Food Frenzy: Getting a Handle on Dietary Challenges

Reactions to nuts, dairy, gluten and sugar can be different for everyone. A dietitian can help you sort through the facts.

Creating healthy meals can be simpler once you sort through the abundance of information about what is and isn’t “good for you.” This is especially true for those who experience adverse reactions to certain foods. So we asked Suzy Sorensen, registered dietitian and diabetes educator, to help us get a handle on why some people shouldn’t eat certain foods.

There are three general categories associated with negative food reactions: food allergy, food intolerance and food sensitivity. A food allergy is a medical diagnosis caused by an immune response to the protein part of a food. Food intolerance is a general term for an abnormal response to certain foods or a food additive or component. Like allergies, food intolerances have measurable symptoms. But unlike allergies, intolerances are rarely life-threatening. For example, lactose intolerance is a physiological response to the naturally occurring sugar in milk. It can cause uncomfortable digestive symptoms but isn’t deadly. Food sensitivity is the most vague of the three categories, meaning it can’t be measured and has more to do with how a person feels when they eat certain foods.

Food allergies occur most often in children and there can be a hereditary component. It’s not unusual for children to begin experiencing symptoms once they begin eating solid foods, and some allergies can be outgrown.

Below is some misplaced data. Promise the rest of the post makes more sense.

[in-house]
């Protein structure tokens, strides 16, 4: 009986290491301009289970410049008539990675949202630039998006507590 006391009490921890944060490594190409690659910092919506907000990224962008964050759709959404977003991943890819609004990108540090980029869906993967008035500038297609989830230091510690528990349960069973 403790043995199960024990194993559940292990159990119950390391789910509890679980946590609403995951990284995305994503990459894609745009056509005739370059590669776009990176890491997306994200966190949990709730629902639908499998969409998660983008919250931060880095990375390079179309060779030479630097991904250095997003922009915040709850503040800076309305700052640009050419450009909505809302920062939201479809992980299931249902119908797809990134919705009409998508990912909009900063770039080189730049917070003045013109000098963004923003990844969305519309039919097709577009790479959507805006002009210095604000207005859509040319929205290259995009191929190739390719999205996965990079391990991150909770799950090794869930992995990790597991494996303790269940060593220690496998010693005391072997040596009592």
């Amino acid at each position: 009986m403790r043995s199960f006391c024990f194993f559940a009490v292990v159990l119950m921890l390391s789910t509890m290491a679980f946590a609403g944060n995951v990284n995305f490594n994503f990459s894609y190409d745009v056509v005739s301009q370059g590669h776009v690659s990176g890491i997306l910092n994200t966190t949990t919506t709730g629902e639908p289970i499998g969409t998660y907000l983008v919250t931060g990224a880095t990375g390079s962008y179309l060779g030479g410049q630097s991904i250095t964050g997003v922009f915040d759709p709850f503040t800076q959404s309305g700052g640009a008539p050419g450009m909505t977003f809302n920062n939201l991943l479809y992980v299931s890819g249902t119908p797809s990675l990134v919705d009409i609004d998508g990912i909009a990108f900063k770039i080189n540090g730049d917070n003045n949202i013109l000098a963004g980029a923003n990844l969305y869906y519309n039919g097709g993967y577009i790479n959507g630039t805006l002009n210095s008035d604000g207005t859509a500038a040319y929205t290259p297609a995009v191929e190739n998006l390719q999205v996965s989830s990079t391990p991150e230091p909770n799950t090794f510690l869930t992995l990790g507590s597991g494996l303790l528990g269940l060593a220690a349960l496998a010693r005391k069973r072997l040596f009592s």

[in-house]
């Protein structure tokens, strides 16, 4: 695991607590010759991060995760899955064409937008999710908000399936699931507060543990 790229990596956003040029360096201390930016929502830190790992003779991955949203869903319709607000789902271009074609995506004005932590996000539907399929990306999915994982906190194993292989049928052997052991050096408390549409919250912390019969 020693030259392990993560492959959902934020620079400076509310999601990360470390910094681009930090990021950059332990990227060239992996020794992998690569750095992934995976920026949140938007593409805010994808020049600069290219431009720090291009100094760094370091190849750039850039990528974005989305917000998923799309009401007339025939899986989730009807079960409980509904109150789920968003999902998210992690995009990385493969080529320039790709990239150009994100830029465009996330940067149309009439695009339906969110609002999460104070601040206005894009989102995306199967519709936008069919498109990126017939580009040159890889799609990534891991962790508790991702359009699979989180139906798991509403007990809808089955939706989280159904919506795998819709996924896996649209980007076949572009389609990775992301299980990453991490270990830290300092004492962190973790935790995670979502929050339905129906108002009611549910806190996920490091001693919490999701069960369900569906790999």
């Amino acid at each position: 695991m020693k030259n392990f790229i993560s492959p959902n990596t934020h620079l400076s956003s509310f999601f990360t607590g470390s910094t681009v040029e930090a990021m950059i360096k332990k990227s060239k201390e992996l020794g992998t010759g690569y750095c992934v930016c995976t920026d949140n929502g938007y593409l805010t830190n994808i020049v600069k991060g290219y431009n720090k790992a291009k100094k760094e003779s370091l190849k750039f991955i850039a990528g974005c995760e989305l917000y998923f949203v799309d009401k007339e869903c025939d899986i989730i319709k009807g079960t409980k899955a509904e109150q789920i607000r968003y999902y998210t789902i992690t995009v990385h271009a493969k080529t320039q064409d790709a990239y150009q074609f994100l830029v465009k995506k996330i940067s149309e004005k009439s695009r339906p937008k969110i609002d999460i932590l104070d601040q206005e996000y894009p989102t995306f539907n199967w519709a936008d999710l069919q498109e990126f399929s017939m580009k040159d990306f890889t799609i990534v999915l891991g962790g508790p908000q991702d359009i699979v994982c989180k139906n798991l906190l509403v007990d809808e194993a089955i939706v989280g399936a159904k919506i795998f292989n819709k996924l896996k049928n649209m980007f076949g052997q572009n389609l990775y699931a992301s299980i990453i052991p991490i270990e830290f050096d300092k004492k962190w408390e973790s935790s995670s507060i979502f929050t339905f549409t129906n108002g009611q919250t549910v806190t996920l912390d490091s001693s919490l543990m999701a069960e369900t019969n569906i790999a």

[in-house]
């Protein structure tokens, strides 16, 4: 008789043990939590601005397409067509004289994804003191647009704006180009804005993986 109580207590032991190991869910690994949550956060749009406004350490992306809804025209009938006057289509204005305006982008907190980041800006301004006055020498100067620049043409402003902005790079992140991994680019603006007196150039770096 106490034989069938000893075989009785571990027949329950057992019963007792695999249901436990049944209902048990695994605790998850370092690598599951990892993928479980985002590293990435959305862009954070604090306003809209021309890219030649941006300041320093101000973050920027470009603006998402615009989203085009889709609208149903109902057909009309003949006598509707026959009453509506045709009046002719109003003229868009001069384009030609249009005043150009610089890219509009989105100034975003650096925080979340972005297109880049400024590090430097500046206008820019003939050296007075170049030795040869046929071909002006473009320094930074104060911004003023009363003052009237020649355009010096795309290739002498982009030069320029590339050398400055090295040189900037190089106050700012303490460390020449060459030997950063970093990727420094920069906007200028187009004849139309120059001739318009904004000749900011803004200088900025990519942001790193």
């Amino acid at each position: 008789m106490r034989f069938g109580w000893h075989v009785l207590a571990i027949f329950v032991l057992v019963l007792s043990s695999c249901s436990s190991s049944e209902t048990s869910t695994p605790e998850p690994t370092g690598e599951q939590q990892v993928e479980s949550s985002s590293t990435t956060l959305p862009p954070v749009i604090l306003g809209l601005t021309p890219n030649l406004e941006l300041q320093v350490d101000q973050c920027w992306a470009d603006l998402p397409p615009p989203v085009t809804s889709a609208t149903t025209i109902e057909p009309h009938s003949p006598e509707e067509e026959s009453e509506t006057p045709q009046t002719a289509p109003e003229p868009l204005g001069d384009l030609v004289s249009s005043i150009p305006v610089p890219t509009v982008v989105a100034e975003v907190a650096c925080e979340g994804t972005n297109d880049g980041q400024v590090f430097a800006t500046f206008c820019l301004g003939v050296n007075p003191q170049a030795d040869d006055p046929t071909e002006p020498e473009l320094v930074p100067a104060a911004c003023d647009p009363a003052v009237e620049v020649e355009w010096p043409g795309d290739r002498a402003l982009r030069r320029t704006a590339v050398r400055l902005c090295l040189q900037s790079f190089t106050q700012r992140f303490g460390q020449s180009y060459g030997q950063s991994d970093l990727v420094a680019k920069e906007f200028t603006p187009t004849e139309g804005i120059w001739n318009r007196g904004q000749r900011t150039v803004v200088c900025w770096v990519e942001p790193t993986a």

For those newly diagnosed with nut allergies, hope is on the horizon. According to Sorensen, guidelines of the Academy of Pediatrics used to recommend delaying introduction of high-allergen foods such as wheat, eggs and nuts. But those guidelines have been changed based on recent research that seems to indicate there may be a benefit to early introduction, particularly with peanuts. “Ongoing research is needed,” Sorensen says. “Parents of children with any allergies may be advised to hold off on nuts. Because if a body is already having an immune reaction, you may not want to push your luck.”

Celiac disease is a central player in the gluten-free craze. It’s an auto-immune disorder that causes the body to overreact to gluten, the protein part of wheat. This disorder also tends to be hereditary. While similar to a wheat allergy, celiac disease can be more harmful because it can cause intestinal damage and nutritional deficiencies. Both conditions are treated by a 100 percent gluten-free diet.

Non-celiac gluten sensitivity can be vague and difficult to diagnose. But Sorensen says, “If your own experience with going gluten-free is good, then go for it.” According to the latest research, however, gluten isn’t unhealthy for those who don’t have an allergy or sensitivity.

It’s also worth noting that sugar doesn’t cause diabetes. “Diabetes is highly hereditary, particularly type 2,” Sorensen says. And although diabetes isn’t caused by sugar, carbs are not a health food and so controlling carbs helps control blood sugar levels. Sorensen recommends most people eat a balanced diet. But depending on health issues, weight, food preferences and other factors such as aging or life changes, there may room for fine tuning your diet with help from an expert.

It’s important to note that, barring a diagnosable food allergy or intolerance, generalizations don’t always work for everyone, and this story doesn’t aim to offer personalized medical advice. Visiting a dietitian can help confirm that you’re getting a balanced diet and aren’t trying to digest all the misinformation out there.

Find more information: